For all talk of mini-league between top six, final Uefa Champions League place may come down to private duel between old rivals, writes Richard Jolly
Arsenal v Liverpool: Klopp has Wenger's number as crucial tie could have bearing on Champions League spot
A film was released recently, a documentary recalling the most famous meeting between Arsenal and Liverpool.
As the title indicates, 89 harks back to 1989, the year when the league title was decided in stoppage time as the top two teams met and Michael Thomas, a future Liverpool player, scored the most famous goal in Arsenal’s history.
These clubs have met 223 times and, if they meet another 223, nothing as dramatically decisive will occur again. Yet recent clashes have contained a significance.
89 - official trailer
Rewind 16 months and on last season’s opening weekend, Liverpool won 4-3 at the Emirates Stadium, a blitz of four goals in 18 minutes highlighting their capacity to be devastating. Fast forward nine months and they pipped Arsenal to fourth place by one point.
Go back four months and Liverpool demolished Arsenal 4-0.
Now once again, they lead the Gunners by one point in the standings. For all the talk of a mini-league between the top six, the final Uefa Champions League place may come down to a private duel between old rivals.
If so, that bodes badly for Arsenal. They have not beaten Liverpool since Jurgen Klopp’s appointment. They have conceded 14 goals in four games, losing the last three.
All the available evidence suggests that they are unable to cope with the speed and cohesion of the German’s blueprint. If Arsenal were once known for the way their players interchanged positions fluently at high pace, that mantle may have passed to Liverpool now.
If they have made Arsenal look an anachronism - a disjointed, slower side shorn of new ideas - the reality of their proximity in the table suggests the gap is narrower than it has appeared in their meetings and that Arsenal prosper against other opponents.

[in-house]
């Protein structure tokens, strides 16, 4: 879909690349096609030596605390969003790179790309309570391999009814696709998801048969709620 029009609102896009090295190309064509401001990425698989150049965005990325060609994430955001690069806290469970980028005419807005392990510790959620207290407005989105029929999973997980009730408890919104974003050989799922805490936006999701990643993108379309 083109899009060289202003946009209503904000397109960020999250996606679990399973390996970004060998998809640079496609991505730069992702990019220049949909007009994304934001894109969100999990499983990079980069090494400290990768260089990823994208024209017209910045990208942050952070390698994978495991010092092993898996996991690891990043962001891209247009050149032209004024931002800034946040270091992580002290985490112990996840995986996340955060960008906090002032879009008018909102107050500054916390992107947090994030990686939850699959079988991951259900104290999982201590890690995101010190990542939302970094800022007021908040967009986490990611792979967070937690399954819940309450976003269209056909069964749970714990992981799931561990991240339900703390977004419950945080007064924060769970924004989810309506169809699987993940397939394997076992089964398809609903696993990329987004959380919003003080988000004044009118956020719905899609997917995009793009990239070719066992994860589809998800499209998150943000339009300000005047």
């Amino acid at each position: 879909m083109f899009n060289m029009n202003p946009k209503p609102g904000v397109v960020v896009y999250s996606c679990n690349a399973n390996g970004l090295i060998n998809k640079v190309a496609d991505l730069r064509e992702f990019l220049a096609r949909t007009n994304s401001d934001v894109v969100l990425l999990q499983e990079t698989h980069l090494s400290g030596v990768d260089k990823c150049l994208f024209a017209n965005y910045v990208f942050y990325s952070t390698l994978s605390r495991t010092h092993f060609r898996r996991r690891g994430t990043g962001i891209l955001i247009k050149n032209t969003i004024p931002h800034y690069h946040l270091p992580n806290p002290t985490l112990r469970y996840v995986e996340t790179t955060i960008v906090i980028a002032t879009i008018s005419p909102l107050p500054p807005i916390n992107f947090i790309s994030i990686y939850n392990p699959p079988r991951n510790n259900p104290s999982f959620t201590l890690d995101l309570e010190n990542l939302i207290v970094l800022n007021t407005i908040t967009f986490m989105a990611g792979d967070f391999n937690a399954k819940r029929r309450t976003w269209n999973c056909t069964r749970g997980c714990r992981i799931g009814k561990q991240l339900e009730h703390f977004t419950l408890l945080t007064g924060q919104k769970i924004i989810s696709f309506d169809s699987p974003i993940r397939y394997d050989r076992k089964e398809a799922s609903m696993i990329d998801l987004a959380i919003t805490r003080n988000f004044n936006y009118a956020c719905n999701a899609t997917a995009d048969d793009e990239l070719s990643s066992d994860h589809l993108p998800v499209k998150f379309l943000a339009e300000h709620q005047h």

Sides with similar records may be opposites in other respects. Klopp suggested that Alex Oxlade-Chamberlain, whose Arsenal career ended in humiliating style in August’s 4-0 reverse, has been liberated from the shadows of Alexis Sanchez and Mesut Ozil.
He did not use the phrase "star vehicle", but always objects to references to Liverpool’s "Fab Four" of Sadio Mane, Mohamed Salah, Roberto Firmino and Philippe Coutinho. Klopp thinks it is disrespectful to the rest of the collective.
In any case, Klopp rarely fields all four together. They scored all of the goals in the 7-0 evisceration of Spartak Moscow, but Mane, who has struck in each of his Reds appearances against Arsenal, may be on the bench on Friday night. The other three are in better form.
Because while August’s game was played to a backdrop of uncertainty about the future of pivotal players, Liverpool are benefiting from keeping Coutinho. It is harder to argue Arsenal have gained by retaining Alexis Sanchez, though he was brilliant when they beat Tottenham Hotspur, other rivals for fourth place.
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The sense is that Arsenal are in a limbo created by their two major talents.
Liverpool face a different sort of wait: to discover if their premier centre-back Joel Matip is fit to return to a defence that has been frugal of late but which conceded four goals at Spurs and five at Manchester City.
Arsenal’s defensive dilemmas are different and extend beyond questions about Shkodran Mustafi’s fitness.
Arsene Wenger has belatedly reverted to four at the back – they were one of a number of teams who found a back three a woefully inadequate way of dealing with Liverpool’s electric front three. But their lack of a specialist defensive midfielder was exposed at Anfield.
It has been the way of things over the past two years. Arsenal’s shortcomings have been highlighted by Liverpool.
Now they must hope recent history does not repeat itself as they get nostalgic over the more distant past.